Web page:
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The Sociology of Disorders: Why We Can't Sleep

The Sociology of Disorders: Why We Can’t Sleep

Before artificial light was bent to our will, most people would retire shortly after dusk, sleep for four or five hours, awaken for an hour or two, then drift back to sleep again until sunrise.


Doesn’t that sound nice?

“Our sleep patterns have only shifted to the current 8-hour consolidated pattern in the decades since electric light became readily available,” notes Ross Pomeroy in today’s lesson. In other words, technology is the sleep disrupter. Or rather, technology is the sleep enabler, since our natural state was full of sleep disruptions.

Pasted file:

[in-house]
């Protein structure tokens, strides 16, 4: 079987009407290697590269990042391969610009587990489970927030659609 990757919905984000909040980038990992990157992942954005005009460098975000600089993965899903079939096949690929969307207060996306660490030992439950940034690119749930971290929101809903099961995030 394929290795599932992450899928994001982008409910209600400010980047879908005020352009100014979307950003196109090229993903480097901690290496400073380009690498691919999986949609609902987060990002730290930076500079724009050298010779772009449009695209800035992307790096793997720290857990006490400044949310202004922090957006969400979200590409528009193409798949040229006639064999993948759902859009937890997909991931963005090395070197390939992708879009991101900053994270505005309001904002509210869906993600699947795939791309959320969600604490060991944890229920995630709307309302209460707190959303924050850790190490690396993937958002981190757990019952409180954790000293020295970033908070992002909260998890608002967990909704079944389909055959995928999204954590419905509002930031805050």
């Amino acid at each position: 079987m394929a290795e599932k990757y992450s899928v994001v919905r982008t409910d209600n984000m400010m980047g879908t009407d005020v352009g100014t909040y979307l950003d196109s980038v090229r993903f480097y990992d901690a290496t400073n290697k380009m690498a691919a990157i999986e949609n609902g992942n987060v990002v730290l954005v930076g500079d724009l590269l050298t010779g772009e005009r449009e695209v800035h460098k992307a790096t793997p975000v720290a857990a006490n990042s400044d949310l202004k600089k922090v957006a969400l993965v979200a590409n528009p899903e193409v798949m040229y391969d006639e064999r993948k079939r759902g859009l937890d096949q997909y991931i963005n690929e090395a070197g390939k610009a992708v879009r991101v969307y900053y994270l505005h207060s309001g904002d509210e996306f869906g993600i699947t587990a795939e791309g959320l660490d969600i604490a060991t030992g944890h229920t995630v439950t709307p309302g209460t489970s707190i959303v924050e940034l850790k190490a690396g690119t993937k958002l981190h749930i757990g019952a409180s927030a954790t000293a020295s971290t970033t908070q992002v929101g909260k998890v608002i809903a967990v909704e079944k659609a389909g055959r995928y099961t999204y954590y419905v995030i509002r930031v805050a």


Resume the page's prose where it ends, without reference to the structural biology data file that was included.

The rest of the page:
Early humans didn’t sleep the same way we do. Pre-industrial couples would wake up in the middle of the night and have sex. But not only that. As Pomeroy reports, they also “did chores, took care of infants, wrote, read, ate, and quietly contemplated life.”

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